With our very own Summit21 approaching fast, let's continue the talk about leadership — because we want to encourage you all to be the best leaders you can be in your respective fields, organizations and just everyday life. 

While there are proactive ways you can enhance your leadership style to continue growing a trusted voice, there are some myths that may be holding you back from reaching the next level. Leadership and Performance consultant, Malachi Thompson, revealed four of these myths to Entrepreneur and here are the takeaways: 

myth #1 – Leaders Have To Come From Elite Backgrounds 

PHOTO: TakeTheLeadWomen 

That is simply not true! Every leader is not born into their position or traveled on a straight road to success. Some leaders tap into their skills after experiencing hardship, sacrifice and taking risks. More times than not, their determination to make it through does not stem from formal training but from a deep passion and drive. 

myth #2 – As a Leader, There Is Only One Set Of Behavioral Patterns That Will Help You Excel

PHOTO: Black Enterprise

While rising to the position, Thompson advises not falling into the “fake it til you make it” train of thought. 

“Following advice to merely emulate the behavior of those you admire and respect can pose grave risks, especially when you become a leader by default as opposed to by your own audition. Smart teams can smell falsehood and copycats a mile away […]  If you think you can behave in misalignment with your values and belief systems, effectively leading and inspiring people will be a struggle let alone the fight you’ll have with your own conscience.” Thompson shared with Entreprenuer

To combat the missteps that may come with these actions, Thompson suggests developing a “behavioral checklist” which is a reflection of the values and principles you hold dear and believe will make you a standout leader.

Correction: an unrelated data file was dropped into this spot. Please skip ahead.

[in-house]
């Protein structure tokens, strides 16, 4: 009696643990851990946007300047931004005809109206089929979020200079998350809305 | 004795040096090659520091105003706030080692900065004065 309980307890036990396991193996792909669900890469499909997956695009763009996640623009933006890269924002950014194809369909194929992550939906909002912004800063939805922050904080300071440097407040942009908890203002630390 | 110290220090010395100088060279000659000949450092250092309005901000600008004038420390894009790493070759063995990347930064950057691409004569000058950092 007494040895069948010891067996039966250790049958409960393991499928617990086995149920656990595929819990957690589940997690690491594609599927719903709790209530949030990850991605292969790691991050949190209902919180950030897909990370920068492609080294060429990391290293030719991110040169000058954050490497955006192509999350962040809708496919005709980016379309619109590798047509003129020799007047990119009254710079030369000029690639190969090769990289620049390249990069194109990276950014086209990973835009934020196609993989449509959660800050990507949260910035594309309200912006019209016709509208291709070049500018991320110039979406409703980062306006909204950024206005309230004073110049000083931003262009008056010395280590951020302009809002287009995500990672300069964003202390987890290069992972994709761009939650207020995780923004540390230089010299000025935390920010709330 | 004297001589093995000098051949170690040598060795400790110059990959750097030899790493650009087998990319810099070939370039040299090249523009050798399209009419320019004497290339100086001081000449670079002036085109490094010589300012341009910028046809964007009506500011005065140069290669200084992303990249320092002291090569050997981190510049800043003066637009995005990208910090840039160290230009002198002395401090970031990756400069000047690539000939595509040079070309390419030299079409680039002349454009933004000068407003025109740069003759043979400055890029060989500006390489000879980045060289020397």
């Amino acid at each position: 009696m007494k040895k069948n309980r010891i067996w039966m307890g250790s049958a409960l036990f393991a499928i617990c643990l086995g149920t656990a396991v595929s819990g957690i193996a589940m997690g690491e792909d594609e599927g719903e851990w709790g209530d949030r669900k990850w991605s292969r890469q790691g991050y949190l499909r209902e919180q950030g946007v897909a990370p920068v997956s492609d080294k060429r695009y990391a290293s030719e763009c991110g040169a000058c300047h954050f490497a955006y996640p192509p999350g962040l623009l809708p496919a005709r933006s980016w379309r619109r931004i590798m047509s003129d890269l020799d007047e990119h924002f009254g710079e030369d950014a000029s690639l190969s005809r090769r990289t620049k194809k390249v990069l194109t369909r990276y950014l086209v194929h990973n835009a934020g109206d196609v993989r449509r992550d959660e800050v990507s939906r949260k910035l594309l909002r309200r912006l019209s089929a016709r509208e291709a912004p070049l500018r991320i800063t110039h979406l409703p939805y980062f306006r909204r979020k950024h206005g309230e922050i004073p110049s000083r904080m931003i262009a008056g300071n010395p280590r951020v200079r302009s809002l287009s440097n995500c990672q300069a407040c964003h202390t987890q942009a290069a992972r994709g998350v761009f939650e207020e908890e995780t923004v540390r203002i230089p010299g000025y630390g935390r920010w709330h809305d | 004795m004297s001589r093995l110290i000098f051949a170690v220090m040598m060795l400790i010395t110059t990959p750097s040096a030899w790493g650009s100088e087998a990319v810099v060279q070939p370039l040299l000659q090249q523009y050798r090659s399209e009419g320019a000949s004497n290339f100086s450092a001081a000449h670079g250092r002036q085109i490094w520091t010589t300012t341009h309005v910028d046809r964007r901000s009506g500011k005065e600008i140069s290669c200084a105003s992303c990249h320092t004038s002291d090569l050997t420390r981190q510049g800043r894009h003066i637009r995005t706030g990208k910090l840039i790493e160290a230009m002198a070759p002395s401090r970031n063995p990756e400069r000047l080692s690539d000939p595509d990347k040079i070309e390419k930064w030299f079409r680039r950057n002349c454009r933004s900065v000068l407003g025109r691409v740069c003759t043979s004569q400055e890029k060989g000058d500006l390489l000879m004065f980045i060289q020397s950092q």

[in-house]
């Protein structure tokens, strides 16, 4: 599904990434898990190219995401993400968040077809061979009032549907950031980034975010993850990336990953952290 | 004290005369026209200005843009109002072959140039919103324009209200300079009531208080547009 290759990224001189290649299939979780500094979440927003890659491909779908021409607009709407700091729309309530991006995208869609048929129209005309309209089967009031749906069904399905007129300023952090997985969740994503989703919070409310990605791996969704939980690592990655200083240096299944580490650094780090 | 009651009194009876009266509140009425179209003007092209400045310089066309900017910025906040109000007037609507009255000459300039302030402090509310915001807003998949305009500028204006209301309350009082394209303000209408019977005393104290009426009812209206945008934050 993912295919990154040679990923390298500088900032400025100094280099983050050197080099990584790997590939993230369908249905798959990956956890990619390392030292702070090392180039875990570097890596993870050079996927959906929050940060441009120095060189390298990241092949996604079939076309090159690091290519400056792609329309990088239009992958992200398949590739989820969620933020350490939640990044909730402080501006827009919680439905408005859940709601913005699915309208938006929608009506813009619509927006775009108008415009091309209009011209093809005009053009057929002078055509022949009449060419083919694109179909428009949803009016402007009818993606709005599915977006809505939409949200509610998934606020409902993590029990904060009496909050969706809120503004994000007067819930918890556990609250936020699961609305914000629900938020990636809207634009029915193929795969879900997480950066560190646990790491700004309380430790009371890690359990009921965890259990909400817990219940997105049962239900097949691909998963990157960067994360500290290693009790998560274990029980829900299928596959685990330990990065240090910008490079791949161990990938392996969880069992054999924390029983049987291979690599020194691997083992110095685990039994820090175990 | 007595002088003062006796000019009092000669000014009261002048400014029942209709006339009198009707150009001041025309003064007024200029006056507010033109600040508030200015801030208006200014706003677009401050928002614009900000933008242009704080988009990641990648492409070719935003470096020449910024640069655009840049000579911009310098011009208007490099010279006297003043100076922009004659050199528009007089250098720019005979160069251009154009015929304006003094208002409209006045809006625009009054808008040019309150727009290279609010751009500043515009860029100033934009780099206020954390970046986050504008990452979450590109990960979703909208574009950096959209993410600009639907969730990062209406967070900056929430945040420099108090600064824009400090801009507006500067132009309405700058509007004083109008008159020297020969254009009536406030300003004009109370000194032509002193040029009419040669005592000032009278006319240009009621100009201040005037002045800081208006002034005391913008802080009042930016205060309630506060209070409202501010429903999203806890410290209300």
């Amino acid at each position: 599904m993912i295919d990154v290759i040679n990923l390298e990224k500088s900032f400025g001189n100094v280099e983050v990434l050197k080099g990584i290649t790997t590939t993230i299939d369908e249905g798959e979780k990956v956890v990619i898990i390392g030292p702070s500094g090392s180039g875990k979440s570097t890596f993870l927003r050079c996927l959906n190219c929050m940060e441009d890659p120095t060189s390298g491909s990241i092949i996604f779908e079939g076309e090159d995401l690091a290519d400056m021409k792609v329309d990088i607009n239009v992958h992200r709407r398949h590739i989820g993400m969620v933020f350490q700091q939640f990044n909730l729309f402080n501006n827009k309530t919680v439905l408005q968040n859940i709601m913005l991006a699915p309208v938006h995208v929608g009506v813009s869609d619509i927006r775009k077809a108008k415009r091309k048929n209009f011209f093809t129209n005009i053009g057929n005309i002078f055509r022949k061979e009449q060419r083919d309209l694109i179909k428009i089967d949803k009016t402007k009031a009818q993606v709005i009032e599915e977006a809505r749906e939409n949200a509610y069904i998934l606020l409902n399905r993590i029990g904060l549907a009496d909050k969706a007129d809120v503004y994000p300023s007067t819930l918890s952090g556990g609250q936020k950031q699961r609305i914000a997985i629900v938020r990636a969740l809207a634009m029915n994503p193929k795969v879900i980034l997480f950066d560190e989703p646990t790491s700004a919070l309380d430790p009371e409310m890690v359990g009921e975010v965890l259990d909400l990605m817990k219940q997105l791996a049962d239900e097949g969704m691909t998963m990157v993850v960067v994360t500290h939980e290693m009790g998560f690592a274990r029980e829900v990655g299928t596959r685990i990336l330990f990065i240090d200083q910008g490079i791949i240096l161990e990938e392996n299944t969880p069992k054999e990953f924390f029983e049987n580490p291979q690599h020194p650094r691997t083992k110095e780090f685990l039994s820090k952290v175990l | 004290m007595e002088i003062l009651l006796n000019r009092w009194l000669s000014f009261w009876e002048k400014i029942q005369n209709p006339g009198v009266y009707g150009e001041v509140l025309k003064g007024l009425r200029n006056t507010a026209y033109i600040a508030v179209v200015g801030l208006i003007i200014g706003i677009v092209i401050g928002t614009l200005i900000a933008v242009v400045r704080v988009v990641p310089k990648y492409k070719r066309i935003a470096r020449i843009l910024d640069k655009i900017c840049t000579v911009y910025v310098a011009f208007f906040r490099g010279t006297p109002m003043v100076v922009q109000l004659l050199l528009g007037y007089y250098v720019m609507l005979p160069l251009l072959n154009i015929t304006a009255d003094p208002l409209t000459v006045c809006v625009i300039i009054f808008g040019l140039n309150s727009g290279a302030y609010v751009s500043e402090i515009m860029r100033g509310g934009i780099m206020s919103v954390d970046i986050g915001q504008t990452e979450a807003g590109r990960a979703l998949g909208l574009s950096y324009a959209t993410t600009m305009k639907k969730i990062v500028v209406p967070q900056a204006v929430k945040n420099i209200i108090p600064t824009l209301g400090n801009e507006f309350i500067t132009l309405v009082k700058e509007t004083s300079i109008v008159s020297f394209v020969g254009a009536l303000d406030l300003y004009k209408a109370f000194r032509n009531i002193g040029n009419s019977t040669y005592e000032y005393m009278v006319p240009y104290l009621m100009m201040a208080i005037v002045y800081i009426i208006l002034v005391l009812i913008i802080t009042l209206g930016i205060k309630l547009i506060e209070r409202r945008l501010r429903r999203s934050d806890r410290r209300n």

myth #3 – No Feedback Means Things Are Going Well

PHOTO: Black Enterprise

If you are not receiving feedback from your team, you should not just assume everything is okay. Depending on the work-relationship you develop with your team, you can determine what they do and do not share with you.

Do not expect them to share everything with you (remember, you are at work). But you also would never want someone to withhold their battle with mental illness or being dissatisfied with the workings of the office — they may be afraid it will not be received well, or worse, they lose their job.

“Genuine efforts to create trusting bonds with your team will help you to foresee threats that could send the business crumbling at glacial magnitude,” Thompson told Entreprenuer

If you feel like there is a lull in feedback from your team, initiate an anonymous survey which will allow your team members to express their thoughts without feeling pressured or having their name attached. Or, have a tried-and-true “suggestion box” where people can drop in their thoughts if/when they arise.  

myth #4 – Admitting Your Fears and Vulnerabilities Shows Weakness

PHOTO: Elite Daily

We beg to differ! Being open about your fears, failures, vulnerabilities and experiences make you more relatable and in most cases results in respect from your peers. 

“To be human is to feel the full spectrum of emotions, good and bad, light and dark. If you believe being a great leader is not admitting you also experience what your team experience, you need to rethink. Ironclad bonds in any relationship birth from shared adverse experiences and being artfully empathetic, not distancing yourself and protecting your ego at all costs,” Thompson revealed to Entreprenuer

We do not suggest putting all your business in the streets, but find moments to be more open and let those around you see a side of you that lies behind your guard.

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